Another winning paper!

The Fall 2016 Excellence in Written Communication Award goes to Brittany Stott for “Controlling myoelectric-prosthetics through the use of nerves and muscles.”

The accomplishment comes with a monetary prize of $500 from the Faculty of Engineering.

The CCOM 206: Communication in Engineering Writing Recognition Committee found the paper to be very clearly written and well organized, and noted the exemplary use of figures and a table.

The abstract is pasted below but you can download the full paper from the record in eScholarship, McGill’s digital repository.

People who are fitted with prosthetics due to the loss of a limb may have difficulty performing simple daily tasks that may be taken for granted, such as tying shoe laces or opening a jar. The prosthetics used today are often rigid, inflexible, bulky molds that are standardized and have minimal degrees of freedom. The development of myoelectric-controlled prosthetics has greatly facilitated the performance of daily tasks by the user, although the best method for controlling these prosthetics is still to be determined. This paper compares and discusses three major advancements in prosthetic control electrode arrays, osseointegration, and targeted muscle reinnervation by examining stability, accuracy, and movability of the user controlling the prosthetic. It is determined that the most beneficial solution for the user would be the implementation of osseointegration and targeted muscle reinnervation combined. This combination would allow the creation of a prosthetic that would increase the accuracy and stability of the artificial limb, and that would provide a more permanent and long-term solution. In addition, the creation of a myoelectric-controlled prosthetic that incorporates these two methods would allow for further research and would increase the stability, accuracy, and movability of the user.

Stay tuned for the winner of the Winter and Summer 2017 Excellence in Written Communication Award…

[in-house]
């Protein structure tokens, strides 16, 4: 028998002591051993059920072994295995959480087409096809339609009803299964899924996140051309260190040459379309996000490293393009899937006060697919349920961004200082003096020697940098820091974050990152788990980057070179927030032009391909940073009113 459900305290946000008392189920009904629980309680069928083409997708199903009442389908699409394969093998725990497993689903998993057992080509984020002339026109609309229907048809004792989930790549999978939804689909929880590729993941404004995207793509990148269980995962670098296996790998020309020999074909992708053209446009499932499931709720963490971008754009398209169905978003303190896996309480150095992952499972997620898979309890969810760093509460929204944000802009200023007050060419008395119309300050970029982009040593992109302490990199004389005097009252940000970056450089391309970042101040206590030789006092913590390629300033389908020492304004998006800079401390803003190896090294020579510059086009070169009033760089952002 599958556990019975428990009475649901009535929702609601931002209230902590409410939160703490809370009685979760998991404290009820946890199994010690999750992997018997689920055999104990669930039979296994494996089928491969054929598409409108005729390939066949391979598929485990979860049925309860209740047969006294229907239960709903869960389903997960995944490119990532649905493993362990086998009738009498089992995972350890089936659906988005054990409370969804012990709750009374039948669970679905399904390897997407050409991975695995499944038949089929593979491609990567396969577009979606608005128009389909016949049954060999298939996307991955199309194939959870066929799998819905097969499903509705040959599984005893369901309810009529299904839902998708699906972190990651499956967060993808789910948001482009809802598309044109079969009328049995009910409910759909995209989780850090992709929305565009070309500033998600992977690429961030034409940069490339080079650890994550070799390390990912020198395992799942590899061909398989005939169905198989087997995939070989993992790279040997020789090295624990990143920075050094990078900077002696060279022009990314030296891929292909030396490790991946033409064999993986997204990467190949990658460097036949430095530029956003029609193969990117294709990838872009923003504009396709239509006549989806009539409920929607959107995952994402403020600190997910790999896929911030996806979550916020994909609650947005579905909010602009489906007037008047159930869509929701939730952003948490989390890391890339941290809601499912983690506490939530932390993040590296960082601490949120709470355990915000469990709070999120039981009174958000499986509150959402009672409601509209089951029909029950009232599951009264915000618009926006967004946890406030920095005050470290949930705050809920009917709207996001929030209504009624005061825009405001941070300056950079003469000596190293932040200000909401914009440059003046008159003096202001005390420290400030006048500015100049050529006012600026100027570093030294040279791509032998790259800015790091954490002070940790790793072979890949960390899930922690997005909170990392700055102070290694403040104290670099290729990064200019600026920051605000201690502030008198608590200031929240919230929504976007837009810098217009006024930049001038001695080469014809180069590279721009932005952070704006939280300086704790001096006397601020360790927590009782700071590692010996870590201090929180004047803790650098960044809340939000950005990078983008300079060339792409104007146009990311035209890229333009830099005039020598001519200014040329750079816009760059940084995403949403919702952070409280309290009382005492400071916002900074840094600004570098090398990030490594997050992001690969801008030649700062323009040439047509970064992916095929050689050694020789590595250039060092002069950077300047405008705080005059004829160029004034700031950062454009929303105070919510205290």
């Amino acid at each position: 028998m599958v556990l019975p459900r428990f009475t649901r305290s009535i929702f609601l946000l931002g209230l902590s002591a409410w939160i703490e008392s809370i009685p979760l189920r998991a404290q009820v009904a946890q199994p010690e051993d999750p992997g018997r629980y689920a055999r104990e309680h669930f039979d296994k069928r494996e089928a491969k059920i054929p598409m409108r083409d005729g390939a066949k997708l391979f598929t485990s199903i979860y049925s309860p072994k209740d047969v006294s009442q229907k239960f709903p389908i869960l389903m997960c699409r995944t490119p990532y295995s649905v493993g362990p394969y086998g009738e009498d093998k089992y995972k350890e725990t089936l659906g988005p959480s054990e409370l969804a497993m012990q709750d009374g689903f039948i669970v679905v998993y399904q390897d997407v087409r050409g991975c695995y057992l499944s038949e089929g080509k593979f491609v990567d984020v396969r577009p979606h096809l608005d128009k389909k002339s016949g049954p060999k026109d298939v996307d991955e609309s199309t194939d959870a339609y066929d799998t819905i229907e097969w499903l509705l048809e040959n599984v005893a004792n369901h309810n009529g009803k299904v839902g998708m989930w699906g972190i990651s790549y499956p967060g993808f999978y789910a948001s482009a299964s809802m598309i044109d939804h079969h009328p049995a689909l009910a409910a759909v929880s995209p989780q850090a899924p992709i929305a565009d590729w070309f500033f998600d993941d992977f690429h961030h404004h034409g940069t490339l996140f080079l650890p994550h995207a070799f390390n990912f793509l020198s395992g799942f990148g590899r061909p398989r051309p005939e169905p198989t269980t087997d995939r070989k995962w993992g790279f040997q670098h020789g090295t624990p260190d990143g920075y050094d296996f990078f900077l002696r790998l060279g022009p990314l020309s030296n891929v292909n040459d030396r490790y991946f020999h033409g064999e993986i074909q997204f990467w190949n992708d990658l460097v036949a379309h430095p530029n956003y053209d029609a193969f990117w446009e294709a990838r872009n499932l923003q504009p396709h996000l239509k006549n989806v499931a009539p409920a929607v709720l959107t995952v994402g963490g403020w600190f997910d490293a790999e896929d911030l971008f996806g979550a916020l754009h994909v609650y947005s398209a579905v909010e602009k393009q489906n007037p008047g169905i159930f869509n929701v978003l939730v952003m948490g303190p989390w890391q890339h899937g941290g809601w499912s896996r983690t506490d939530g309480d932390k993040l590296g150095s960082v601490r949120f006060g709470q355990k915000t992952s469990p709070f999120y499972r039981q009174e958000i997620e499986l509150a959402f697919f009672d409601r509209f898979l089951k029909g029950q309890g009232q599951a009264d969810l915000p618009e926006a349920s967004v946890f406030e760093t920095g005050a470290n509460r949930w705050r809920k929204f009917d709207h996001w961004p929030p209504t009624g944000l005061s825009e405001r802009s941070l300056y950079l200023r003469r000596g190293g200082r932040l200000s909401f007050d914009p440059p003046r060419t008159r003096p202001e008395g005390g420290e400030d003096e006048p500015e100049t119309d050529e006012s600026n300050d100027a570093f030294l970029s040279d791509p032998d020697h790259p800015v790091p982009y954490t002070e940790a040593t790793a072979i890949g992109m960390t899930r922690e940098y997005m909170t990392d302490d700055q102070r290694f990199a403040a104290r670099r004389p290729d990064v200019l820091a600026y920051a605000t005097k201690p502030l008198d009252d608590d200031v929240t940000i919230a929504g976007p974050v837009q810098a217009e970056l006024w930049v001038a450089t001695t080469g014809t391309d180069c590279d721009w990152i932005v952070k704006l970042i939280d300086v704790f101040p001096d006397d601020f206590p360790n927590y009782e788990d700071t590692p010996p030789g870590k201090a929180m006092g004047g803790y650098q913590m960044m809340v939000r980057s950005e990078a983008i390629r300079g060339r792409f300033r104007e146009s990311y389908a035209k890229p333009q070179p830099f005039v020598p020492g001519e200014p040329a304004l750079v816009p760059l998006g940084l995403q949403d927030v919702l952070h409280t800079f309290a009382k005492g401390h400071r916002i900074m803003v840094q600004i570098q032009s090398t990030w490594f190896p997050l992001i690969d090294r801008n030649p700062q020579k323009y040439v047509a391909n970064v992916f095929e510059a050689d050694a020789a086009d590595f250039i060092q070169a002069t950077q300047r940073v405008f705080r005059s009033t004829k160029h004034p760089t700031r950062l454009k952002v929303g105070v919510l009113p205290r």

A very short holiday reading list

Winter in Mars North Polar Region Download

The holidays are right around the corner and it is a great time to catch up on your reading. Although, sometimes it is nice to keep it short. I have got a recommendation that might do the trick: Very short introductions from Oxford University Press. There are hundreds of e-books in this series, with titles in health and medicine, science and mathematics. It also includes very short introductions to topics like ageing, egyptology, and Alexander the Great.

If you are very, very short on time, we also have a nice collection of audio books on OverDrive that you can listen to on the go. For example, check out Astrophysics for people in a hurry, by Neil deGrasse Tyson (a New York Times Bestseller).

Happy [very short] holiday reading!

Image: Winter in Mars North Polar Region (NASA)

Depositing in ResearchGate doesn’t comply with Tri-Agency Open Access Policy on Publications

ResearchGate has received wide attention from academia. Some researchers even believe uploading their published works to ResearchGate is a way of complying with Tri-Agency Open Access Policy on Publications. As librarians, we keep telling researchers that ResearchGate is not considered an appropriate repository for compliance. Here is an article from The Scholarly Kitchen giving you some insights about ResearchGate and publishers’ actions to take down infringing articles deposited.

If you are interested in learning how to comply with the Tri-Agency Open Access Policy, please visit  McGill Libraries’ open access page.

Staying healthy at the end of the term

Need some new techniques for relieving stress? Having trouble sleeping? Want to learn more about staying healthy during exams? The McGill Library has books that might help!